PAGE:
The latest mass shooting in the United States has shown perhaps Canada is doing something right when it comes to how it handles its firearms.
The latest tragedy involving the United States’ gun culture had a shooter at Umpqua Community College in Oregon leave 13 dead and injure at least 20 more.
Whatever your politics are in North America on gun control, having our neighbours to the south have a mass shooting (four or more gunshot victims, not including the shooter) being averaged at nearly one a day for 2015 (264 in 274 days, Rolling Stone), it speaks in loud volumes there is a problem that is simply not going away.
While Canada had done away with its gun registry, its gun laws are way more strict as compared to its American counterparts. A Council on Foreign Affairs publication from June 2015 showcased the United States’ gun legislation and safeguards compared not only to Canada, but to Australia, Israel, the United Kingdom, Norway and Japan.
Again, it paints a picture of America’s obsession with guns. Almost three times more ownership of firearms per 100 people than the next nearest country and seven times the number of firearm homicides per 100,000 people than the next closest country.
As of 2015, there were no federal laws banning semiautomatic assault weapons, military-style .50 caliber rifles, handguns, or large-capacity ammunition magazines, which can increase the potential lethality of a given firearm. There was a federal prohibition on assault weapons and high-capacity magazines between 1994 and 2004, but Congress allowed these restrictions to expire.
As gun enthusiasts and the NRA continue to scream from the rooftops after yet another mass shooting, that it is the human being and not the gun that is the problem, their logic tends it be flawed. If having everyone armed would have helped prevent or lessen the aftermath of mass or singular homicides by gunfire, would you not have fewer homicides per capita of any developed nation if your gun ownership is already three times the rate of your closest developed country?
The United States seems to have a dangerous mix that hopefully never make its way into Canada. One is an obsession with its nation’s history, which in itself is to be applauded, but mix it with fear and paranoia and disaster can ensue.
Anytime there is any talk of restricting gun access in any form, the drum continues to get beat of the Second Amendment under the Constitution in the United States, with the right to bare arms. Holding onto that notion tight, it shows the difference between Canada and the U.S. when it comes to guns. To own a gun in Canada, residents must take a safety course and pass both a written and a practical exam. Residents have to register restricted firearms, such as handguns and automatic weapons, with the Royal Canadian Mounted Police’s Canadian Firearms Program. In the U.S., licence and registration laws vary from states to state, often with no such requirements. There is no mandatory course or exam.
Canada requires a background check that focuses on mental health and addiction. Agents are required to inform an applicant’s spouse or family before granting a license. The U.S. requires a federal background check for all those buying guns from licensed dealers but does not require one in private transactions such as at gun shows, a huge loophole effectively allowing anyone, including convicted felons, to purchase firearms without a background check.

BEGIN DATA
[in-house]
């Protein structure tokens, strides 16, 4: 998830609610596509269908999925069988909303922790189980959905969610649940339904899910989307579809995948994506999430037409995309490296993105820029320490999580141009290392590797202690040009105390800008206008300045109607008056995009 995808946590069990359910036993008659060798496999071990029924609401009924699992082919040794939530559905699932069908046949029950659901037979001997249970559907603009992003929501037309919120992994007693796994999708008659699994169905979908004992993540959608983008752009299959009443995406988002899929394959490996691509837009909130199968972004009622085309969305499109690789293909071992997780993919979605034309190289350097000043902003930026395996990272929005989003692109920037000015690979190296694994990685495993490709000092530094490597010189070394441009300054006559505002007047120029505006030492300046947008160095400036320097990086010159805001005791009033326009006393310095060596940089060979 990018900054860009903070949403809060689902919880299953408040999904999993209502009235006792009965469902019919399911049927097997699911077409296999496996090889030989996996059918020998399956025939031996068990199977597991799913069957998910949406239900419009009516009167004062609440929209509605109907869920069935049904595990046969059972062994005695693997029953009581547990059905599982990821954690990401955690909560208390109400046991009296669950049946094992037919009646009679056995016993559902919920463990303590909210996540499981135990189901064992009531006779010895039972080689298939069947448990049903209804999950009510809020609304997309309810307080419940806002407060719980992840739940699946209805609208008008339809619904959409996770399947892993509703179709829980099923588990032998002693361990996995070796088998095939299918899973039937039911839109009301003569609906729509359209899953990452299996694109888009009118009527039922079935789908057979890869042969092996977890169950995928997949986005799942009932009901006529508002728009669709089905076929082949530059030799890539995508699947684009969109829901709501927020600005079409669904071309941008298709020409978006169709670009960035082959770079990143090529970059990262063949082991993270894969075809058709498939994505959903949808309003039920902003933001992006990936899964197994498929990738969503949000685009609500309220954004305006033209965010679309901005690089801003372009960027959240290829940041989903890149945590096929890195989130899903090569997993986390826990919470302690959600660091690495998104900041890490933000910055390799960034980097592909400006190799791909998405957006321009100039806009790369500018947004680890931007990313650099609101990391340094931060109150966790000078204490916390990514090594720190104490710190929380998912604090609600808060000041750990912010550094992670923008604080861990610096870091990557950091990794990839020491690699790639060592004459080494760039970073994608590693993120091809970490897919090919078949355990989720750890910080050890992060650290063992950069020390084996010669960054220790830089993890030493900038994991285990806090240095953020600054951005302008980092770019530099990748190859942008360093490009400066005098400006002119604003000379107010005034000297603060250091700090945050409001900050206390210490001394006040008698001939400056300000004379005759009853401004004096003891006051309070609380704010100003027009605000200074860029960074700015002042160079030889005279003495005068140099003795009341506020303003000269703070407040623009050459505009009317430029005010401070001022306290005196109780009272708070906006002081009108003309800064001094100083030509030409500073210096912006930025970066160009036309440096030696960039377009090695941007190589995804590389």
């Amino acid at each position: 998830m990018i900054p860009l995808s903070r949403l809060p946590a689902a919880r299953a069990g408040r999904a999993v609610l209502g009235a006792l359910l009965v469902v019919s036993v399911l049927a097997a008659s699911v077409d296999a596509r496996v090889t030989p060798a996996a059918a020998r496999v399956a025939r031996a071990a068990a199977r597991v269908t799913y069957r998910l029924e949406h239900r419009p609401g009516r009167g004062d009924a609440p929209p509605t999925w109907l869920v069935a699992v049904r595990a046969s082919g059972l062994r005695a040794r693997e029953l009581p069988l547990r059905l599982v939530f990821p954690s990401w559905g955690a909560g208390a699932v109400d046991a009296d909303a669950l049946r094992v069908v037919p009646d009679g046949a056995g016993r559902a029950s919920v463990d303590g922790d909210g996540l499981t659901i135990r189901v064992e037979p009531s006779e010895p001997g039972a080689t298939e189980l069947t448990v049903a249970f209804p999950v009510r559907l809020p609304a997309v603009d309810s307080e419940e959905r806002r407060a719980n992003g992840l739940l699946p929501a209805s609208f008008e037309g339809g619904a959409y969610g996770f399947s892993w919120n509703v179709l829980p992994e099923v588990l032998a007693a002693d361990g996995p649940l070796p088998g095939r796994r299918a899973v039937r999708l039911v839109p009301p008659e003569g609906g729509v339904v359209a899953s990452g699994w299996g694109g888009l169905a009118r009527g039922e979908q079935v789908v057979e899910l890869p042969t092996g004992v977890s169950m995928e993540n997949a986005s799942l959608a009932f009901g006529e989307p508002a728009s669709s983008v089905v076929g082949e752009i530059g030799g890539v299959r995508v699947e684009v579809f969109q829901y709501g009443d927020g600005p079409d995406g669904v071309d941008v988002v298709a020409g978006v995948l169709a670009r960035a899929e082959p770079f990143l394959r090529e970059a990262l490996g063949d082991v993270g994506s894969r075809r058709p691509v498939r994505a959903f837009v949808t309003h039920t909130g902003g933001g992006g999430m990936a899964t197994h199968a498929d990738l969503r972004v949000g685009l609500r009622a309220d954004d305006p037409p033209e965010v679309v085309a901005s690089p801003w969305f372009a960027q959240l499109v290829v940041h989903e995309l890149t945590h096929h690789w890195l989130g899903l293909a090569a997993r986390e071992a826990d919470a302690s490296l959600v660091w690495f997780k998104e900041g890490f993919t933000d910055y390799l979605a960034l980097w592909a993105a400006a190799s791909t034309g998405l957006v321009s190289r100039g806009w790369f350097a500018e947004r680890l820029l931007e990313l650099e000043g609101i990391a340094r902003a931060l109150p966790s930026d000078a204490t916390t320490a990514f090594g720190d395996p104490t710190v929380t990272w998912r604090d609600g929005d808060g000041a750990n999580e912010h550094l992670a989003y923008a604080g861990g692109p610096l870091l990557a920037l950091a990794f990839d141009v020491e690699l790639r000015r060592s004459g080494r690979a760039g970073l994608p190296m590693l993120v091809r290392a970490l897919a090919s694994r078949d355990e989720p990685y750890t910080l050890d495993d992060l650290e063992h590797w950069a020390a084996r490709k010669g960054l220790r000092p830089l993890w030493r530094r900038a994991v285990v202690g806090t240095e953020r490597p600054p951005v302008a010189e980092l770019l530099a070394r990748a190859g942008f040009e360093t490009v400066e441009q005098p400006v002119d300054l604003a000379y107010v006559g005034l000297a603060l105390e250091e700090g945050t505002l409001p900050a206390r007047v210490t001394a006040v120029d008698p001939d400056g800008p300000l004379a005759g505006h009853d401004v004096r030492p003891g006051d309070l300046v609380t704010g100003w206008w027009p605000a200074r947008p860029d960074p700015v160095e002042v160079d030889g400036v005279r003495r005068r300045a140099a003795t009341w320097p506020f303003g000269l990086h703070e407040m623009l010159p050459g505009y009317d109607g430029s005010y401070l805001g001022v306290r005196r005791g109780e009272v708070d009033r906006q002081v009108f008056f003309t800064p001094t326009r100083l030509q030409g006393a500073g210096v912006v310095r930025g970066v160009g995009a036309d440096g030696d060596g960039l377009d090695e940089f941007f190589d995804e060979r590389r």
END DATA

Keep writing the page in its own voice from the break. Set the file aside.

But many people who lean on their Second Amendment rights in the United States also have a heightened sense of fear that bad things lurk around the corner if they do not arm themselves. A tyrannical government that will enslave its people, terrorists from ISIS bent on blowing up the world, or that sketchy fellow that is itching to break into your home and steal your hard-earned possessions or ravish your daughter.
Bad things happen in the world, no doubt about it, but not at the rate main stream fear mongers would lead you to believe, at least in the U.S. From 2004 to 2013, 316,545 people died by firearms on U.S. soil. According to the U.S. State Department, the number of U.S. citizens killed overseas and domestically on home soil as a result of incidents of terrorism from 2004 to 2013 was 313. Owning a gun has been linked to higher risks of homicide, suicide and accidental death by gun. For every time a gun is used in self-defense in the home, there are seven assaults or murders, 11 suicide attempts and four accidents involving guns in or around a home (motherjones.com). Many who defend their Second Amendment rights in the U.S., cast the other amendments aside that are assured under the same Constitution in the name of ‘national security’, picking and choosing which constitutional rights are to be upheld.
The United States seems to have an overriding mentality that is lagging behind not only Canada, but the rest of the developed world when it comes to guns.
People should have rights to one, but with its destructive power, comes a responsibility attached to it, a responsibility that needs difference-making checks and balances attached to them.